About two months ago I was placed in the position of teaching English to Thai elementary students, without any previous experience teaching children. The thought of standing in front of a classroom of students who don’t even speak my language was very intimidating, but, when we arrived on the first day with screaming and laughing children, I knew this would be a good experience.
The school is called San Sri, and it is a place where hill tribe kids and less fortunate Thai kids can get an education. I was put in a fifth grade classroom that seated fifteen to twenty students. Honestly, after the first day of teaching I didn’t think I could have survived two months of teaching. But, by the end of my internship I grew to love the kids, even though their sweaty heads and snotty fingers came far too close for comfort.
We were challenged, there were ups and downs, but the students made it all worth the while. There was this one girl who I got to work with a lot individually. The English name we gave her was Louise. She was a handful and loved attention. She wasn’t the best student, but when she finally understood what I was teaching, it was beautiful to see her face light up. On our last day together, I walked her home to Baan Ponsawan which is the boarding dormitory where most of the children live. Seeing her there with all those children and only two nuns watching over them is very humbling.
My favorite memory from the internship was walking the students to Baan Ponsawan. Walking past the rice paddies, holding the children’s hands and watching them carry the colorful flags, this was the moment to live in. The walk was two kilometers long and the paved roads were narrow. Fortunately, half way through a shop keeper put out cold water for the rambunctious kids. I found it interesting that most of the students were Christians, they pointed to their church that would speak in their native tongue. They also recited the Lord’s Prayer on the walk home.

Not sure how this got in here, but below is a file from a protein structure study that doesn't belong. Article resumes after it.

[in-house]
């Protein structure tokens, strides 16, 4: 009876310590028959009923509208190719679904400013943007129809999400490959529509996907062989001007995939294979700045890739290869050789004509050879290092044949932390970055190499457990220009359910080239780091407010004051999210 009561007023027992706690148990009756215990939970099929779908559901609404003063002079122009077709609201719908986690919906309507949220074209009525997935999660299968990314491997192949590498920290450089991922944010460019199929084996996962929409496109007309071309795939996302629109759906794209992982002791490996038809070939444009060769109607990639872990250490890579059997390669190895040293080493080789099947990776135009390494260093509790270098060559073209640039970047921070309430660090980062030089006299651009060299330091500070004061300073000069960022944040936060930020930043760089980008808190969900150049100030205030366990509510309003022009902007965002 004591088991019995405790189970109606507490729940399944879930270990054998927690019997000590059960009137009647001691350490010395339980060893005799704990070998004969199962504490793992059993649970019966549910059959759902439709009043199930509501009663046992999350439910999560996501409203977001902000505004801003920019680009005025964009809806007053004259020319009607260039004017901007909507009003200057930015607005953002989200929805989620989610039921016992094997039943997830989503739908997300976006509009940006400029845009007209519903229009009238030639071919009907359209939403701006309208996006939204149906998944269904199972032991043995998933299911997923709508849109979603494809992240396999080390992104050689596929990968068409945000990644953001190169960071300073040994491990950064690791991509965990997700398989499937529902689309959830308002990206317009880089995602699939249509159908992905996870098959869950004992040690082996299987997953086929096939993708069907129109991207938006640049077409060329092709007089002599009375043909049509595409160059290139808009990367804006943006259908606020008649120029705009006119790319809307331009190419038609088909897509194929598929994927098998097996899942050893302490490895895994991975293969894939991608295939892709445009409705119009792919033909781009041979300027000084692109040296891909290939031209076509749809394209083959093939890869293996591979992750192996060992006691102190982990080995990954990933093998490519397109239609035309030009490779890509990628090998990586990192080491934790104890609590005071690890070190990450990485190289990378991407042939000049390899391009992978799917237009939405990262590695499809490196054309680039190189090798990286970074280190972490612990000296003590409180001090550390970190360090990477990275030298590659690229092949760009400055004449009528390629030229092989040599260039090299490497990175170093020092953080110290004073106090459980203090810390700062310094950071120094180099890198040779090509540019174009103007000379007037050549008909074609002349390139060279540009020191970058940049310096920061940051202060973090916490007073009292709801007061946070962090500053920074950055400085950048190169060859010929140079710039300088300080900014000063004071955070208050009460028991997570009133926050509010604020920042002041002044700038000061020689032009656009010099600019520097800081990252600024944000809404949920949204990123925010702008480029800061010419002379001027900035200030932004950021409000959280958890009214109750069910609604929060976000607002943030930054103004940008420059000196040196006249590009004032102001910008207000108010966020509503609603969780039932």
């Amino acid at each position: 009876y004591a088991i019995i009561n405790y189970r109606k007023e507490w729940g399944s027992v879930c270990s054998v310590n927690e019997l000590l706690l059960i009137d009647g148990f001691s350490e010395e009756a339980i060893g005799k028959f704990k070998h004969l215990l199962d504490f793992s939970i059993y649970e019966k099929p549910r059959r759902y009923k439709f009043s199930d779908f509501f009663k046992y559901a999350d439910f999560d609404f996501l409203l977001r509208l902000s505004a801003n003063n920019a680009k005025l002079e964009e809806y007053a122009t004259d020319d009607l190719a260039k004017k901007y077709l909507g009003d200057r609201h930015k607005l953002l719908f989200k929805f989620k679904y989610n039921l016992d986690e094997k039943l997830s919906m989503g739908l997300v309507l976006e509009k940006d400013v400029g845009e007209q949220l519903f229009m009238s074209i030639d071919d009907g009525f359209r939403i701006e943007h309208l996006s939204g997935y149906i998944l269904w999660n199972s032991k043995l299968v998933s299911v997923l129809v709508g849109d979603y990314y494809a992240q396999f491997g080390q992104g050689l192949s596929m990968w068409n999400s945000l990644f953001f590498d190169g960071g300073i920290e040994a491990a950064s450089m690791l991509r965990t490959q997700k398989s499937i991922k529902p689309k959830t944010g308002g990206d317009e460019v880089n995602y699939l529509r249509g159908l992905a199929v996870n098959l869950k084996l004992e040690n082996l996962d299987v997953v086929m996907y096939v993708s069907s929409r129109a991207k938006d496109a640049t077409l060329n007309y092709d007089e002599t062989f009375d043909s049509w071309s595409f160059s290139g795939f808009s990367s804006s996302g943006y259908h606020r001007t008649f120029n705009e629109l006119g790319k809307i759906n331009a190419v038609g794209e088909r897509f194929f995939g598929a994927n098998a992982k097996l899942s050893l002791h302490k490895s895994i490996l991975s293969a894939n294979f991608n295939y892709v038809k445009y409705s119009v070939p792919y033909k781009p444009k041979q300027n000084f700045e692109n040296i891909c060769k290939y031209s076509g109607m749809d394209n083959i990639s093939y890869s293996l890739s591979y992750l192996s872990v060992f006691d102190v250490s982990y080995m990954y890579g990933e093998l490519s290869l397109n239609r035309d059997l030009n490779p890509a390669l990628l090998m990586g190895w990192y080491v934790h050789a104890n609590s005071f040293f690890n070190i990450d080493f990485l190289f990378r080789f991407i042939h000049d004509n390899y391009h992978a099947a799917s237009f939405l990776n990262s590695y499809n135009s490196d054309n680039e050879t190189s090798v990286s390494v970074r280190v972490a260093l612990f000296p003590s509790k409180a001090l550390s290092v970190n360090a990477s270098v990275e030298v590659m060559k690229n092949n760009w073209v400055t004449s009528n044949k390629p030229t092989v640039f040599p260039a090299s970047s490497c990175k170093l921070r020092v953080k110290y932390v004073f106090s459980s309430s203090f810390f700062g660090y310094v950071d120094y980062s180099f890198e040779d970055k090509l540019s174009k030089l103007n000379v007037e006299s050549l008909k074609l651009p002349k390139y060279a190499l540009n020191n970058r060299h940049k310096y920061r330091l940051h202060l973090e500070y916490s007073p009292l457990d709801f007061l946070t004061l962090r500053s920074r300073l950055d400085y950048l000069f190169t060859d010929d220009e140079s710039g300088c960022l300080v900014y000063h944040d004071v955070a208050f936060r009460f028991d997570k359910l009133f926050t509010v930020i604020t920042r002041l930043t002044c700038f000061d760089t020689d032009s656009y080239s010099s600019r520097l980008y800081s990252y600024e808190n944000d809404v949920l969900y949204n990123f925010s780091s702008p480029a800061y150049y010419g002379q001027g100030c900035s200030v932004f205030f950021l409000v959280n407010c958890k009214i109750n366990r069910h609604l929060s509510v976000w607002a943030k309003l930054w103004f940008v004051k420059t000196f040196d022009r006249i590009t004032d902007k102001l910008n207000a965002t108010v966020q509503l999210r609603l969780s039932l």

The 7-week internship went by quickly and I am very grateful for this wonderful opportunity. I got to develop the skill of teaching, while investing in the lives of kids who need an older influence. I knew it was God’s purpose for me to be at this school. The kids helped me grow spiritually and mentally. I’ll never forget these memories.
Blog Post #7 was written by Pennapa Johnson (pictured above, right), sophomore Kinesiology major at the University of Northwestern in St. Paul, Minnesota
To view the photos from this week please click on the following link: https://plus.google.com/u/0/photos/104834353989728659069/albums/5986835203447393473